In the study, the Pittsburgh researchers led by Michael Chancellor, M.D., injected the human muscle-derived stem cells into the periurethral muscle of a well-established animal model for stress urinary incontinence. After four weeks, the models' leak-point pressure, the pressure at which urine would leak from the bladder, had been restored to levels that would be seen normally.
"In past studies we have shown that muscle-derived cells from rats have been able to restore deficient muscle in the bladder. Using human muscle-derived cells was the next step in bringing this therapy to humans," said Dr. Chancellor, who is professor of urology at the University of Pittsburgh School of Medicine.
Researchers believe that the human muscle-derived cells were able to restore leak-point pressure to normal levels by differentiating into new muscle fibers, which prevented periurethral muscle atrophy. They will be returning to the lab to identify exactly how these cells work to regenerate muscle.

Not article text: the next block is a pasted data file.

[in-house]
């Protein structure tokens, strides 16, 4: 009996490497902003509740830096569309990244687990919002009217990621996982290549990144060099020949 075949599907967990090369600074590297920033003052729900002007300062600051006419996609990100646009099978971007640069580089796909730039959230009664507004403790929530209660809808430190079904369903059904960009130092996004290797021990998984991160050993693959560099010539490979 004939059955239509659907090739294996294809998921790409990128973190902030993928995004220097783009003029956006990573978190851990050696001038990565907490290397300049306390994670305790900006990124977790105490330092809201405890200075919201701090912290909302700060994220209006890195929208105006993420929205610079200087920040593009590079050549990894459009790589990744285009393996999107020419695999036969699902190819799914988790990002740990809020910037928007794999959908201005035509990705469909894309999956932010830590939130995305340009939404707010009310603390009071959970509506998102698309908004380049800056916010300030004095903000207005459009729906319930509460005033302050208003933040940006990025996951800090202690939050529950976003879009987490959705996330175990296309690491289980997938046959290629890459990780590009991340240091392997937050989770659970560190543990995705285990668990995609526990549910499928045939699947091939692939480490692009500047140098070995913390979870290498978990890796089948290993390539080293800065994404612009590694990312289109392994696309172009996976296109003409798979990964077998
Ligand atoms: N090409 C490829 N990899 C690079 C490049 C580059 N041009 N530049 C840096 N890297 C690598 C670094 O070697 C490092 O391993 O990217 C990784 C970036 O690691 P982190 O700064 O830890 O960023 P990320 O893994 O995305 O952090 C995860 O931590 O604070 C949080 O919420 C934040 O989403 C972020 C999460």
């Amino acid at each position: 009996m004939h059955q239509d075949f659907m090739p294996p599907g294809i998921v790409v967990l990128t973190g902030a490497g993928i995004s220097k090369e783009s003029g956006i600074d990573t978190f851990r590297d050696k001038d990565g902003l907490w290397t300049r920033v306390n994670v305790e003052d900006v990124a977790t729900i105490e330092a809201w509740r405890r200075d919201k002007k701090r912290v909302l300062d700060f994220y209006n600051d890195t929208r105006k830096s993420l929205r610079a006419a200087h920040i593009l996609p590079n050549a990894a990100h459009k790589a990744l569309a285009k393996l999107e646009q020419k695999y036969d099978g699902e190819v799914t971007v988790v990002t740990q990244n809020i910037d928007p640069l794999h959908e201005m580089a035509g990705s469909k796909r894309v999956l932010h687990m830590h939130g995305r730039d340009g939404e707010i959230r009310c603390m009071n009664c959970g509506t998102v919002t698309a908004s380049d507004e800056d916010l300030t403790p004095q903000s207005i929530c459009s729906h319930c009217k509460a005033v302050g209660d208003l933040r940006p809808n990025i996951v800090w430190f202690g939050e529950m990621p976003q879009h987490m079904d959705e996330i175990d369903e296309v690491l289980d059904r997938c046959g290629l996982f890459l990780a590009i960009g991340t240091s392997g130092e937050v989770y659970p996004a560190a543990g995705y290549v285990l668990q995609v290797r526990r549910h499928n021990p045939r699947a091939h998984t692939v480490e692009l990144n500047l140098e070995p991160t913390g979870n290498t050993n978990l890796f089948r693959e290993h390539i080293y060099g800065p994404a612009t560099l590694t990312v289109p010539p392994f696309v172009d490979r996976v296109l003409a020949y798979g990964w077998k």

Clinical trials using muscle-derived cell therapy for incontinence have recently begun in Toronto.
Urinary incontinence affects 13 million Americans. Those with stress urinary incontinence involuntarily lose urine while doing activities that put stress on the abdomen, such as laughing, sneezing, coughing, lifting or walking. A result of damage to the urethral sphincter, stress incontinence is most often caused by childbirth, menopause or pelvic surgery.
Results are published in abstract 2.